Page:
He’s known to be the owner of more than 2,000 artworks, most of them by Indian artists. Around 800 of them are pieces of rare Indian folk and tribal art. He’s the only collector in India who’s known to have acquired large sculptural installations and video installations, and preserved them in his own house in South Delhi.
Thirty-three-year-old Anupam Poddar is a formidable name among art collectors today. Like many of this growing ilk, Poddar is a recluse. He’s known not to interact much even with gallerists, and commissions works himself.
For the first time, 60 works from Poddar’s private collection are on display at the DaimlerChrysler Contemporary in Berlin. It includes two installation works by Subodh Gupta, a watercolour by Atul Dodiya from his iconic 1999 series on Gandhi, works by Jyothi Basu, Anita Dube, Probir Gupta and video installation artist Shilpa Gupta. The display is part of an ongoing series by DaimlerChrysler, the car giant, that has its own collection in Berlin, of 1,300 works by German and international artists. This show is the fourth in a series titled Private/Corporate, in which the company ties up with private collectors from all over the world for exhibitions.
According to the gallery, the show has already attracted thousands of people. “Our cooperation with Poddar started on a two-week visit to Mumbai and Delhi (in 2005), arranged by Mumbai-based gallery owner Ranjana Steinrucke… and the collection convinced us with the breadth of its interest and an extraordinarily active collecting policy that is not averse to risk,” writes Renate Wiehager from the corporate art department of DaimlerChrysler AG, in the exhibition catalogue, introducing the works.
Poddar’s interest in art isn’t old. He was away from India for seven years, while he completed his A-levels and graduation in London and worked in Paris, Madrid and New York as a banker. Meanwhile, his mother, Lekha Poddar (the family owns the Devigarh Hotel in Rajasthan and paper factories in Chennai), began collecting art. “After I returned and the family moved to a new house, I realized that the works that the family had collected didn’t fit in well with my part of the house, so I began collecting on my own,” says Poddar in an interview with the DaimlerChrysler Contemporary. Now, among his most outlandish possessions is a hut made of cow dung by artist Subodh Gupta.
Poddar’s home in South Delhi
Chennai-based artist A. Balasubramanium, whose quirky installations of half-heads in fibreglass got Poddar interested, says that all Indian artists who work on a large scale would aspire for Poddar’s patronage. “Although the profile of the art collector has changed, very few are willing to take risks and able to take risks. Poddar is a collector willing to share a lot of his space with the works he collects,” he says.
A pink fibreglass cow on his terrace, a beeping video installation by Shilpa Gupta occupying a room, one of Ravinder Reddy’s large tribal woman heads (famous after one from the series fetched Rs1.3 crore at Christie’s auction in New York in March) in his dining room and canvases hanging on every wall—the Private/Corporate show, on till 3 June, has tried to replicate the surreal interiors of the Poddar home.
And gallery owners at home say that he is working towards an art foundation-cum-museum in Delhi, which will be open to the public. “The whole world is looking at private collections. Apart from curiosity factor, these shows push boundaries of art appreciation. The association will add value to Anupam’s collection,” says Ranjana Steinrucke of Gallerie Mirchandani+Steinrucke in Mumbai.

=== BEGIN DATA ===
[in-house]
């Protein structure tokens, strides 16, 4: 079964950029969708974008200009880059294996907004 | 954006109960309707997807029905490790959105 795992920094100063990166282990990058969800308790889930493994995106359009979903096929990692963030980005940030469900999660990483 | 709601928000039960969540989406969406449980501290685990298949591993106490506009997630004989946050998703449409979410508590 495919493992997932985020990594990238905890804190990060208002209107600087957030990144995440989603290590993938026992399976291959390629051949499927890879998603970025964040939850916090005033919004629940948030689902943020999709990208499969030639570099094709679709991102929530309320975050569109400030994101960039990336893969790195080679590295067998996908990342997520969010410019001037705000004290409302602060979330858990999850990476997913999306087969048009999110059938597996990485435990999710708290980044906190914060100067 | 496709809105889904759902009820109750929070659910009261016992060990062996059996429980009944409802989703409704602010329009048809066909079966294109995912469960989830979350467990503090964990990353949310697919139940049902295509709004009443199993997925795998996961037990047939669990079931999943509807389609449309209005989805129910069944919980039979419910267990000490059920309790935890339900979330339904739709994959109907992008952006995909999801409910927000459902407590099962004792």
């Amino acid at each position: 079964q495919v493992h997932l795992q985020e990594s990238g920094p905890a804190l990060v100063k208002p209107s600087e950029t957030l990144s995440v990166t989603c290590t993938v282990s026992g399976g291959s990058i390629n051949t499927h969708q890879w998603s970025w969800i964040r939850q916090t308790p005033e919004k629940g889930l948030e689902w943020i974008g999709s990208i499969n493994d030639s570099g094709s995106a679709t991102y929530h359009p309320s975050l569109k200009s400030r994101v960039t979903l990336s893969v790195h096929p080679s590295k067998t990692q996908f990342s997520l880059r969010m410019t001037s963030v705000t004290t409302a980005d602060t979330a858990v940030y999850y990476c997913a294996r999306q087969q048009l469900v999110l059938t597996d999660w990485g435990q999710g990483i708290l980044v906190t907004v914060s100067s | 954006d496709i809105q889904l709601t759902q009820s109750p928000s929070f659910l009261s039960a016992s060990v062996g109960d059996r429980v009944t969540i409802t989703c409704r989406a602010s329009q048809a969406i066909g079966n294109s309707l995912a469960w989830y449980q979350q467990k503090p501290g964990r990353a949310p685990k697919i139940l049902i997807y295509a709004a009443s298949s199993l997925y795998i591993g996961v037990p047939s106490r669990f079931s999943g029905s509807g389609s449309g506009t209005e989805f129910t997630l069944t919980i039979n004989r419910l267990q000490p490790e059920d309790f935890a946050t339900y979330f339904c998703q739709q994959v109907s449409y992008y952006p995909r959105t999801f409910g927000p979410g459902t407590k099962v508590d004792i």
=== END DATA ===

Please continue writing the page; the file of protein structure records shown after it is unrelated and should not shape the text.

We love these private collections of Indian art
The family collection of the R.P. Goenka group of companies is the most coveted collection of miniatures in India. Harsh Goenka, who is the CEO of the group, developed an interest in art when his father asked him to catalogue the family collection. Later, he started the RPG Academy of Art & Music that has been organizing an annual art camp at Marve Beach, Mumbai, since 1991. His initial acquisitions included works of Bikash Bhattacharjee and works on Mother Teresa; in the last seven years he has added figurative and abstract works, portraits, installation art and new media to his collection.
The Japanese food processing tycoon owns more than 1,000 works, housed in a three-storey museum near Kobe, Japan. Some of the artists who feature in his collection are Ganesh Pyne, Ramkumar, M.F. Husain, F.N. Souza, Tyeb Mehta, Nasreen Mohammed, Arpita Singh, Akbar Padamsee, S.V. Gaitonde and Laxma Goud. He also owns 400 works of Bengal artist Jogen Chowdhury. Fukuoka used to travel in India as a tourist and was introduced to modern Indian art during the 1990s. He bought more than 500 works by the mid-1990s. Fukuoma also made a successful bid for ‘Celebration’, a triptych by Tyeb Mehta, for Rs1.3 crore at a Christie’s auction in New York in 2001.
A doctor of Indian origin, Mahinder Tak and her husband, Sharad Tak, were among the first avid collectors of Indian contemporary art in the US. Their Maryland home has a collection that includes works by Mohan Lal Jain, Company artists of the 18th century, Raja Ravi Varma, Jamini Roy, Ganesh Pyne, M.F. Husain, Akbar Padamsee, Jogen Chowdhury, Manjit Bawa and Bhupen Khakhar. Tak also has a collection of more than 200 paintings by Indian women artists, including Aparna Caur, Shobha Broota, Arpita, Surinder Kaur, Prabha Shah and Shruti Gupta. Her collection has been exhibited in galleries across the US.